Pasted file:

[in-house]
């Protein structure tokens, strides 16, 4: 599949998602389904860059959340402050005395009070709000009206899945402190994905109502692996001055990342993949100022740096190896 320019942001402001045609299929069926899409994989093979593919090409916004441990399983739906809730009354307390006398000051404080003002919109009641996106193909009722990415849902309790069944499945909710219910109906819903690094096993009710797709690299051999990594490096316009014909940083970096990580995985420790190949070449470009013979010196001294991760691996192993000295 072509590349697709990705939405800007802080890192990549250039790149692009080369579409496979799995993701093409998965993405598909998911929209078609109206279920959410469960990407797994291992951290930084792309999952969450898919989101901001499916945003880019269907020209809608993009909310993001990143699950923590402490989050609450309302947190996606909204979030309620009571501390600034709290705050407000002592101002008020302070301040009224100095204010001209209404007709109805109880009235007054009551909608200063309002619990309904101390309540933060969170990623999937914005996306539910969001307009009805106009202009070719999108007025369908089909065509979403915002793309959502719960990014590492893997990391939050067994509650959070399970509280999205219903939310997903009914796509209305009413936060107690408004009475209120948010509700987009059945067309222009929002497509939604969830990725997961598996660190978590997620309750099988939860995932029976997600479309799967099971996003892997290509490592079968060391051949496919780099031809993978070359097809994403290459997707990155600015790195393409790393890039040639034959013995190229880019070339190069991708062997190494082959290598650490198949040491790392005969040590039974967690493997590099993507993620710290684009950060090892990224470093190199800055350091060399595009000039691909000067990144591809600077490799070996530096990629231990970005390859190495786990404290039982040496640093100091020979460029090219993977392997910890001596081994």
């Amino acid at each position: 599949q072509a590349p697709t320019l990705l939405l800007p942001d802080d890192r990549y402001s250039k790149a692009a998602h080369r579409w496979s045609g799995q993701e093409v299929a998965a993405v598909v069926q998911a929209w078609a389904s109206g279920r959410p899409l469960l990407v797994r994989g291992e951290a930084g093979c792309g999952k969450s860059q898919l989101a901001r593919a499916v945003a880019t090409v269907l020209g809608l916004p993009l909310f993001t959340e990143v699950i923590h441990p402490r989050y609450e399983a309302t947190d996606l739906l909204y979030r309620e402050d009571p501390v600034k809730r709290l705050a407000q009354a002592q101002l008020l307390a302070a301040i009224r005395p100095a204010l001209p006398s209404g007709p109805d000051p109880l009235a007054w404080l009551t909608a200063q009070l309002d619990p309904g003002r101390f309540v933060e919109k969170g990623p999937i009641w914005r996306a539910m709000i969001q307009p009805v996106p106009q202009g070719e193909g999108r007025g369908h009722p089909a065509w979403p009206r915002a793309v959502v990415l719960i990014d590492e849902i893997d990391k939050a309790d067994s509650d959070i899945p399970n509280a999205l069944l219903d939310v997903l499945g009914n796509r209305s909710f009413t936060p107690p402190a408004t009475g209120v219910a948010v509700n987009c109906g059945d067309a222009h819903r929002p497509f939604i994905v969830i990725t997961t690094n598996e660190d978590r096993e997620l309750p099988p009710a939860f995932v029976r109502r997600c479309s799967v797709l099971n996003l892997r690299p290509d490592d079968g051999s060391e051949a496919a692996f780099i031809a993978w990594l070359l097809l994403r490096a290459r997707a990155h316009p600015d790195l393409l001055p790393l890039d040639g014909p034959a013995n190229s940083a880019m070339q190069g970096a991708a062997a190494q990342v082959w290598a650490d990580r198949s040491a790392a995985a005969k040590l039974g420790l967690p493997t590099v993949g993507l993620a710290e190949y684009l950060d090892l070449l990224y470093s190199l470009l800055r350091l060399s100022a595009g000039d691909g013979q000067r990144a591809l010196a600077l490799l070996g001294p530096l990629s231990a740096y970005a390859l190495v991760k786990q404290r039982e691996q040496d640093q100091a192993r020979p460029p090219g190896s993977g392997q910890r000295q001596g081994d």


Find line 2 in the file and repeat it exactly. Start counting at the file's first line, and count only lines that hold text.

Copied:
């Protein structure tokens, strides 16, 4: 599949998602389904860059959340402050005395009070709000009206899945402190994905109502692996001055990342993949100022740096190896 320019942001402001045609299929069926899409994989093979593919090409916004441990399983739906809730009354307390006398000051404080003002919109009641996106193909009722990415849902309790069944499945909710219910109906819903690094096993009710797709690299051999990594490096316009014909940083970096990580995985420790190949070449470009013979010196001294991760691996192993000295 072509590349697709990705939405800007802080890192990549250039790149692009080369579409496979799995993701093409998965993405598909998911929209078609109206279920959410469960990407797994291992951290930084792309999952969450898919989101901001499916945003880019269907020209809608993009909310993001990143699950923590402490989050609450309302947190996606909204979030309620009571501390600034709290705050407000002592101002008020302070301040009224100095204010001209209404007709109805109880009235007054009551909608200063309002619990309904101390309540933060969170990623999937914005996306539910969001307009009805106009202009070719999108007025369908089909065509979403915002793309959502719960990014590492893997990391939050067994509650959070399970509280999205219903939310997903009914796509209305009413936060107690408004009475209120948010509700987009059945067309222009929002497509939604969830990725997961598996660190978590997620309750099988939860995932029976997600479309799967099971996003892997290509490592079968060391051949496919780099031809993978070359097809994403290459997707990155600015790195393409790393890039040639034959013995190229880019070339190069991708062997190494082959290598650490198949040491790392005969040590039974967690493997590099993507993620710290684009950060090892990224470093190199800055350091060399595009000039691909000067990144591809600077490799070996530096990629231990970005390859190495786990404290039982040496640093100091020979460029090219993977392997910890001596081994």